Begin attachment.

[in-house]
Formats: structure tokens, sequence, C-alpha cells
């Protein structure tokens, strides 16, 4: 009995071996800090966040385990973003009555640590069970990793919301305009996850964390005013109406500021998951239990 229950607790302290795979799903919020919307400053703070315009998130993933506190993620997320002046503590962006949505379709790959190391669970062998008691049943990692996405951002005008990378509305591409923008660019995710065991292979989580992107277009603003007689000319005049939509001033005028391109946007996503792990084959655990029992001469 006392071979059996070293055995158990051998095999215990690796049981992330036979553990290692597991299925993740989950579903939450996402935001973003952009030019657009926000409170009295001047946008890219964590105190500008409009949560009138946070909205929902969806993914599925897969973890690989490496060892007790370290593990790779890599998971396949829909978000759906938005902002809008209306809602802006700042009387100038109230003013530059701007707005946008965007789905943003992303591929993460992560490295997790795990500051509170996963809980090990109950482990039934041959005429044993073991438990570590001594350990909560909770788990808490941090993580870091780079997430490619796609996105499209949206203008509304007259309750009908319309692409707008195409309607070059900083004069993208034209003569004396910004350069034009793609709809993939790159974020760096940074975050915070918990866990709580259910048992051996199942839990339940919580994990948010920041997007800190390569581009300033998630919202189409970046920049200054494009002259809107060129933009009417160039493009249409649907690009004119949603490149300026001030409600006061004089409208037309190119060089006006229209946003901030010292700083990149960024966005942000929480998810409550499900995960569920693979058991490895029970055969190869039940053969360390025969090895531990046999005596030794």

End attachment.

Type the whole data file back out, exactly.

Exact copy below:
[in-house]
Formats: structure tokens, sequence, C-alpha cells
């Protein structure tokens, strides 16, 4: 009995071996800090966040385990973003009555640590069970990793919301305009996850964390005013109406500021998951239990 229950607790302290795979799903919020919307400053703070315009998130993933506190993620997320002046503590962006949505379709790959190391669970062998008691049943990692996405951002005008990378509305591409923008660019995710065991292979989580992107277009603003007689000319005049939509001033005028391109946007996503792990084959655990029992001469 006392071979059996070293055995158990051998095999215990690796049981992330036979553990290692597991299925993740989950579903939450996402935001973003952009030019657009926000409170009295001047946008890219964590105190500008409009949560009138946070909205929902969806993914599925897969973890690989490496060892007790370290593990790779890599998971396949829909978000759906938005902002809008209306809602802006700042009387100038109230003013530059701007707005946008965007789905943003992303591929993460992560490295997790795990500051509170996963809980090990109950482990039934041959005429044993073991438990570590001594350990909560909770788990808490941090993580870091780079997430490619796609996105499209949206203008509304007259309750009908319309692409707008195409309607070059900083004069993208034209003569004396910004350069034009793609709809993939790159974020760096940074975050915070918990866990709580259910048992051996199942839990339940919580994990948010920041997007800190390569581009300033998630919202189409970046920049200054494009002259809107060129933009009417160039493009249409649907690009004119949603490149300026001030409600006061004089409208037309190119060089006006229209946003901030010292700083990149960024966005942000929480998810409550499900995960569920693979058991490895029970055969190869039940053969360390025969090895531990046999005596030794």